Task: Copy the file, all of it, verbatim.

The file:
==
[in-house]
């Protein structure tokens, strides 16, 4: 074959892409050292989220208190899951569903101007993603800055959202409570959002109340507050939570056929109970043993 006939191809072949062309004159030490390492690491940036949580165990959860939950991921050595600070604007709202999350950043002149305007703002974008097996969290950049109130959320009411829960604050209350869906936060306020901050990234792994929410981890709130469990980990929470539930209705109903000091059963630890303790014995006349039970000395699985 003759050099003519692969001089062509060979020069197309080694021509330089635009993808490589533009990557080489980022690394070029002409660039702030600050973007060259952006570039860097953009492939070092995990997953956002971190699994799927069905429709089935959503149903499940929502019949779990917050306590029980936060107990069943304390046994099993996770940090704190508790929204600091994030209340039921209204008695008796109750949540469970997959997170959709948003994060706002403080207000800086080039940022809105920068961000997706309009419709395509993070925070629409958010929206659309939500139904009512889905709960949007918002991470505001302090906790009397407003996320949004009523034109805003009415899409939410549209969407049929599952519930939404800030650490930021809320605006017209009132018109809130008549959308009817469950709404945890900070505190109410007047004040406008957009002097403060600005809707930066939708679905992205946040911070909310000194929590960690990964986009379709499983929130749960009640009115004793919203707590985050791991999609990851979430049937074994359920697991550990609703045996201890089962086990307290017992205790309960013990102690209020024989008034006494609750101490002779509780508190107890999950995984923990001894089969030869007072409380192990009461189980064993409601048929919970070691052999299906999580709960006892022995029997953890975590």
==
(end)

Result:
[in-house]
């Protein structure tokens, strides 16, 4: 074959892409050292989220208190899951569903101007993603800055959202409570959002109340507050939570056929109970043993 006939191809072949062309004159030490390492690491940036949580165990959860939950991921050595600070604007709202999350950043002149305007703002974008097996969290950049109130959320009411829960604050209350869906936060306020901050990234792994929410981890709130469990980990929470539930209705109903000091059963630890303790014995006349039970000395699985 003759050099003519692969001089062509060979020069197309080694021509330089635009993808490589533009990557080489980022690394070029002409660039702030600050973007060259952006570039860097953009492939070092995990997953956002971190699994799927069905429709089935959503149903499940929502019949779990917050306590029980936060107990069943304390046994099993996770940090704190508790929204600091994030209340039921209204008695008796109750949540469970997959997170959709948003994060706002403080207000800086080039940022809105920068961000997706309009419709395509993070925070629409958010929206659309939500139904009512889905709960949007918002991470505001302090906790009397407003996320949004009523034109805003009415899409939410549209969407049929599952519930939404800030650490930021809320605006017209009132018109809130008549959308009817469950709404945890900070505190109410007047004040406008957009002097403060600005809707930066939708679905992205946040911070909310000194929590960690990964986009379709499983929130749960009640009115004793919203707590985050791991999609990851979430049937074994359920697991550990609703045996201890089962086990307290017992205790309960013990102690209020024989008034006494609750101490002779509780508190107890999950995984923990001894089969030869007072409380192990009461189980064993409601048929919970070691052999299906999580709960006892022995029997953890975590």